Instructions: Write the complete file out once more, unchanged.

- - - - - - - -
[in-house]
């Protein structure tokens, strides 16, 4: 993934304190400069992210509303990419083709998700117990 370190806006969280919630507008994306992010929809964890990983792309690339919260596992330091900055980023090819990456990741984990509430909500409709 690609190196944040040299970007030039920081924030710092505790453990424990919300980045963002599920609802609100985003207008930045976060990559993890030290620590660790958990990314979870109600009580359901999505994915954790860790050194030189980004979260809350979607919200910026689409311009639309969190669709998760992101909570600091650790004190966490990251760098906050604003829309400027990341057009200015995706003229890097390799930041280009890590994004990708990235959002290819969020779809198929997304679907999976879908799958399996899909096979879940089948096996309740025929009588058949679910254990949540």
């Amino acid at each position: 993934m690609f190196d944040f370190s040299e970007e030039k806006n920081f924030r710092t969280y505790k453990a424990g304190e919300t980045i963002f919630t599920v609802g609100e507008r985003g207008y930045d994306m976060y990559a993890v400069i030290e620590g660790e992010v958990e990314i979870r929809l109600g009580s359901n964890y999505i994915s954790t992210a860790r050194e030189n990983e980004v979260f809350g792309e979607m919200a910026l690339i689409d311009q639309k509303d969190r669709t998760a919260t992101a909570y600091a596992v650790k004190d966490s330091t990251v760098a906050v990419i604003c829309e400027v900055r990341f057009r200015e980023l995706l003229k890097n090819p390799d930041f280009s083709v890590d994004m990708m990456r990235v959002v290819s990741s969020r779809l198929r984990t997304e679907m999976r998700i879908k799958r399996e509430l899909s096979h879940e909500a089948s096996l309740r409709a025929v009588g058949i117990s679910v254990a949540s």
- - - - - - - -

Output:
[in-house]
């Protein structure tokens, strides 16, 4: 993934304190400069992210509303990419083709998700117990 370190806006969280919630507008994306992010929809964890990983792309690339919260596992330091900055980023090819990456990741984990509430909500409709 690609190196944040040299970007030039920081924030710092505790453990424990919300980045963002599920609802609100985003207008930045976060990559993890030290620590660790958990990314979870109600009580359901999505994915954790860790050194030189980004979260809350979607919200910026689409311009639309969190669709998760992101909570600091650790004190966490990251760098906050604003829309400027990341057009200015995706003229890097390799930041280009890590994004990708990235959002290819969020779809198929997304679907999976879908799958399996899909096979879940089948096996309740025929009588058949679910254990949540």
């Amino acid at each position: 993934m690609f190196d944040f370190s040299e970007e030039k806006n920081f924030r710092t969280y505790k453990a424990g304190e919300t980045i963002f919630t599920v609802g609100e507008r985003g207008y930045d994306m976060y990559a993890v400069i030290e620590g660790e992010v958990e990314i979870r929809l109600g009580s359901n964890y999505i994915s954790t992210a860790r050194e030189n990983e980004v979260f809350g792309e979607m919200a910026l690339i689409d311009q639309k509303d969190r669709t998760a919260t992101a909570y600091a596992v650790k004190d966490s330091t990251v760098a906050v990419i604003c829309e400027v900055r990341f057009r200015e980023l995706l003229k890097n090819p390799d930041f280009s083709v890590d994004m990708m990456r990235v959002v290819s990741s969020r779809l198929r984990t997304e679907m999976r998700i879908k799958r399996e509430l899909s096979h879940e909500a089948s096996l309740r409709a025929v009588g058949i117990s679910v254990a949540s």